Classic Computer Magazine Archive CREATIVE COMPUTING VOL. 9, NO. 11 / NOVEMBER 1983 / PAGE 196

Personal robots. Gordon McComb.

It sat, motionless, in the corner of the room. At first, the passers-by mistook it for a wet/dry shop vac. "Must be one of those new-fangled Japanese jobs," I heard an obnoxious salesman say. "You know, the kind you can use to pick up anything."

Moments later, the "vacuum cleaner" mysteriously began to move on its own, and bumped into desks, chairs, and people on its way. It careened around guests and furniture with a tipsy drunkenness, then stopped, remained still for a moment, and continued on with its adventure. Whatever it was, it was eerily feeling its way around the room, studying its surroundings. It was definitely cleaning the carpet.

An uneasy silence fell over the small crowd. The only sound that filled the air was the high-pitch whine of motor-driven wheels. Soon all, including the dim-witted salesman, began to realize that the two-foot tall metal and plastic canister was no ordinary household gadget, nothing as mundane as a machine to suck up dust balls.

It was a robot.

Indeed, the "shop vac" cum automaton described above--the RB5X from Golden, Colorado-based RB Robots--is just one of the first in what soon will become a long line of "personal robots": clanking and whirring mechanical contraptions that we will use to help us wash the car, change the cat's litter box, watch over the baby, protect the house.

Science fiction stuff? So were the visions of a computer in every home, particle beam "space weapons," atomic fusion, and pocket TVs. Fantasy has an unnerving way of creeping into reality.

Today, personal robotics is where personal computers were in the early-to-mid 70's. The computing industry took nearly ten years to blossom into what it is now. Consumer robotics has just started--it officially began only a year ago. Some believe that it, and not computers, will be this decade's fastest growing industry.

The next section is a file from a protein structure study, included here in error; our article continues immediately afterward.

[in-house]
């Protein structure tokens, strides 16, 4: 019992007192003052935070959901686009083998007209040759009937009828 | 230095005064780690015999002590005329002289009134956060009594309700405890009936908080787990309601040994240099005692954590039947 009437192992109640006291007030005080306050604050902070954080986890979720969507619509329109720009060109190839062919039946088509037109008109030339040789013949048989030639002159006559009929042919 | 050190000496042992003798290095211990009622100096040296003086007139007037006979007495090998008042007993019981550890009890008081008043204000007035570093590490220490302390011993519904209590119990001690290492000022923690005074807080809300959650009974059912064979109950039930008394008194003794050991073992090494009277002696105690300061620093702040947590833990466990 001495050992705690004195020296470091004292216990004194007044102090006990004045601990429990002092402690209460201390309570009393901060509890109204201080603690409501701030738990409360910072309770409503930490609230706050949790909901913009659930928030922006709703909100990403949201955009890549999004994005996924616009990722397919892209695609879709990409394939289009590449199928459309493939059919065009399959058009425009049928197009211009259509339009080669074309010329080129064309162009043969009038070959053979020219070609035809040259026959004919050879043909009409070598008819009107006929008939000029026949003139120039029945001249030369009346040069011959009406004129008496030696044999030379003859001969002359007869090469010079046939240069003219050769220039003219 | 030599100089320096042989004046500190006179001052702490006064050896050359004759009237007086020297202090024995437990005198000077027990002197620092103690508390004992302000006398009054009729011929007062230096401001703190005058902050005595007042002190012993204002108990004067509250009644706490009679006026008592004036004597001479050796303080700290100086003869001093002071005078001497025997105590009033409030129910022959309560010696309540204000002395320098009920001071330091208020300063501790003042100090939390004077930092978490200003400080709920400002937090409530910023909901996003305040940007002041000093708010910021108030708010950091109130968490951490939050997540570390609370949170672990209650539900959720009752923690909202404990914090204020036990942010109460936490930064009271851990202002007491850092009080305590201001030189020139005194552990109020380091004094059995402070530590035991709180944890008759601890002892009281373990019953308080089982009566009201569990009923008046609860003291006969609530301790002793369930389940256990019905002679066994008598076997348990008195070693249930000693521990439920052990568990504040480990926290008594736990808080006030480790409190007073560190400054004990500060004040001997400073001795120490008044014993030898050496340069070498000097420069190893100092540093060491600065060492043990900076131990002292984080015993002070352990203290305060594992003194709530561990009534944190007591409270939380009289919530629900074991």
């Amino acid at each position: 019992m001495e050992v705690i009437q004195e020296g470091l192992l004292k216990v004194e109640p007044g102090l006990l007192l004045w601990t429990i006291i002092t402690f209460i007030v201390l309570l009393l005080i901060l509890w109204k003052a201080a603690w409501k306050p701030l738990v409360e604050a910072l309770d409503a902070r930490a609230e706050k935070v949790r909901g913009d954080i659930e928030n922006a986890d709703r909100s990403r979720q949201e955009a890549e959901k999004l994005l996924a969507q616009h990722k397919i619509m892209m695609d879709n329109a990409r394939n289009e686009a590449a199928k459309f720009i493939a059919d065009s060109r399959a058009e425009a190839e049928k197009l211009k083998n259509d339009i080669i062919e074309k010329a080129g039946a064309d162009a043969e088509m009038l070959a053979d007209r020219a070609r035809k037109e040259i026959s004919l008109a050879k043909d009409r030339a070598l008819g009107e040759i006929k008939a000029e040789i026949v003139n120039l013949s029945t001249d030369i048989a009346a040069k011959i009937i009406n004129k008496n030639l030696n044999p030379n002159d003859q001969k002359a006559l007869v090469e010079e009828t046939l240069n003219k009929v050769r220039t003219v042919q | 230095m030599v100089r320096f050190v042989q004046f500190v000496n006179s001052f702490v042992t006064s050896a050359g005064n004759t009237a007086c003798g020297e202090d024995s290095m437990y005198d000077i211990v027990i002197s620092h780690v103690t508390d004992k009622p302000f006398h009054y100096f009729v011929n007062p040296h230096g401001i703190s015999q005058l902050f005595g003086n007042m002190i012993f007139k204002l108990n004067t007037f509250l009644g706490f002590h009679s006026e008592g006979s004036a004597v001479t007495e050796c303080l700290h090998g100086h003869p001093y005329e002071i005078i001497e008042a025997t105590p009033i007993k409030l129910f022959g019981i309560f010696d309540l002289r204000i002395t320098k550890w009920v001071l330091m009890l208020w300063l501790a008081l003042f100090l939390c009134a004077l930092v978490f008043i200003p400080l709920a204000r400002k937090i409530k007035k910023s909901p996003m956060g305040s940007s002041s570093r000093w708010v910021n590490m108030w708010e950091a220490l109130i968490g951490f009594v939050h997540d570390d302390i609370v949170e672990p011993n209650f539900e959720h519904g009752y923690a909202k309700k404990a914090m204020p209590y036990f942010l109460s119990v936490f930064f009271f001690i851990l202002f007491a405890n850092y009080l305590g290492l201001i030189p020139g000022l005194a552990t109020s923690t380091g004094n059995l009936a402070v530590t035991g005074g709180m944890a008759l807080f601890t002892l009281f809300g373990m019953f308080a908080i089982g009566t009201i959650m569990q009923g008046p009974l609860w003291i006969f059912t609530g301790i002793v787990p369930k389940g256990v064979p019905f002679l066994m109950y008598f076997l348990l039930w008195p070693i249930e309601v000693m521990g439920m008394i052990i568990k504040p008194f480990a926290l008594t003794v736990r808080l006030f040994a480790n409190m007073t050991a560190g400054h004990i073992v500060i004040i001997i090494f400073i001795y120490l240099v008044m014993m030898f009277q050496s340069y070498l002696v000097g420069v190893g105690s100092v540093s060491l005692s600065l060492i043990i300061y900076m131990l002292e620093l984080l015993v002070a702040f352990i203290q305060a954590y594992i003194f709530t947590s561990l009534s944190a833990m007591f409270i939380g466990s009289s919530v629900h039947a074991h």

Many companies, mainly Heath, Androbot, and RB Robots, have already started their campaigns to bring automation into the home. What is available today, and is it more than and curio? More importantly, where is robotics heading? Why isn't robotics more advanced? The industry seems behind the times. And what might appear in the few short years?

Let's take a closer look at robots: their past, their present, and their future, and find out if the aluminum and molded plastic bucket of bolts we call "robot" is really here to stay. Turning Back The Clock

Before anything can be said about present-day robots and their eventual use in our society, we must turn back the clock and take a short peek at the history of the robot.

It is believed that the roots of robots can be traced as far back as Greek mythology to Talos, a giant man-like bronze automation who guarded the island of Crete. The further use of functionoids in literature, however, seemed not to proliferate until the early 1800's. An example from that time is "The Sandman," a tale about a beautiful dancing robot by German writer E.T.A. Hoffman.

Other writers, including Edgar Allen Poe, Nathaniel Hawthorne, and Jules Verne, soon picked up on the idea of machines doing the work of humans. Perhaps the dawn of the industrial age and the advent of steam-driven locomotion, had something to do with the true birth of mechanical man.

In 1921, Karel Capek, Czeck playwright and novelist, coined the term "robot" in his play "R.U.R." ("Rossum's Universal Robots"). The term robot is based on the Czech robota, meaning compulsory labor; and robotnik, meaning workman. Capek's robots, played by actors in silvery suits and shoes, rebelled against their masters, thus setting a precedent that has continued to this day: robots as a symbol of evil.

Robots continued to serve as a hint of the dark side of man in science fiction works for nearly two more decades. In 1940, however, writer Isaac Asimov broke the spell when he wrote a story called "Strange Playfellow," about Robbie, a robot that couldn't help but be loving and faithful and kind.

To make robots more palatable to an audience used to mechanical antagonists, Asimov later defined three rules all robots in his stories obey (some other authors have adopted these rules into their writing, too). The first, and most important rule: "A robot may not harm a human being, or, through inaction, allow a human being to come ot harm."

Although Asimov believes that this rule is applicable to real-life robots as well, his golden vision is without basis: already government-owned robots are being used as sentries, providing their masters "shoot to kill" capabilities.